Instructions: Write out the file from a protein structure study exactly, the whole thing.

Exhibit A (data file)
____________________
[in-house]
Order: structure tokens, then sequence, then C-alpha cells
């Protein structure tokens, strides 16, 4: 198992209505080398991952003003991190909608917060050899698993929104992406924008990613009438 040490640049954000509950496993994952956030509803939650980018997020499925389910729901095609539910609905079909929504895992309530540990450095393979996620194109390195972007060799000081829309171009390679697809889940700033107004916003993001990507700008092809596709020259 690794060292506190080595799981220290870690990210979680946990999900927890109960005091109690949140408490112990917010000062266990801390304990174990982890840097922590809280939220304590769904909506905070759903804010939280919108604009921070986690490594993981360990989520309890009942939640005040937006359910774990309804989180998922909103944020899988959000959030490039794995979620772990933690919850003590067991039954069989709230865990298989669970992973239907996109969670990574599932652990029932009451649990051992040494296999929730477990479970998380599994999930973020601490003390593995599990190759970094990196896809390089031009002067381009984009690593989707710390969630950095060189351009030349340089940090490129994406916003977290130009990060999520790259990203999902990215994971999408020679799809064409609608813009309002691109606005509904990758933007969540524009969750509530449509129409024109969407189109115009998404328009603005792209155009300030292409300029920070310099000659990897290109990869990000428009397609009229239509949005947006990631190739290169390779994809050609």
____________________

[in-house]
Order: structure tokens, then sequence, then C-alpha cells
């Protein structure tokens, strides 16, 4: 198992209505080398991952003003991190909608917060050899698993929104992406924008990613009438 040490640049954000509950496993994952956030509803939650980018997020499925389910729901095609539910609905079909929504895992309530540990450095393979996620194109390195972007060799000081829309171009390679697809889940700033107004916003993001990507700008092809596709020259 690794060292506190080595799981220290870690990210979680946990999900927890109960005091109690949140408490112990917010000062266990801390304990174990982890840097922590809280939220304590769904909506905070759903804010939280919108604009921070986690490594993981360990989520309890009942939640005040937006359910774990309804989180998922909103944020899988959000959030490039794995979620772990933690919850003590067991039954069989709230865990298989669970992973239907996109969670990574599932652990029932009451649990051992040494296999929730477990479970998380599994999930973020601490003390593995599990190759970094990196896809390089031009002067381009984009690593989707710390969630950095060189351009030349340089940090490129994406916003977290130009990060999520790259990203999902990215994971999408020679799809064409609608813009309002691109606005509904990758933007969540524009969750509530449509129409024109969407189109115009998404328009603005792209155009300030292409300029920070310099000659990897290109990869990000428009397609009229239509949005947006990631190739290169390779994809050609």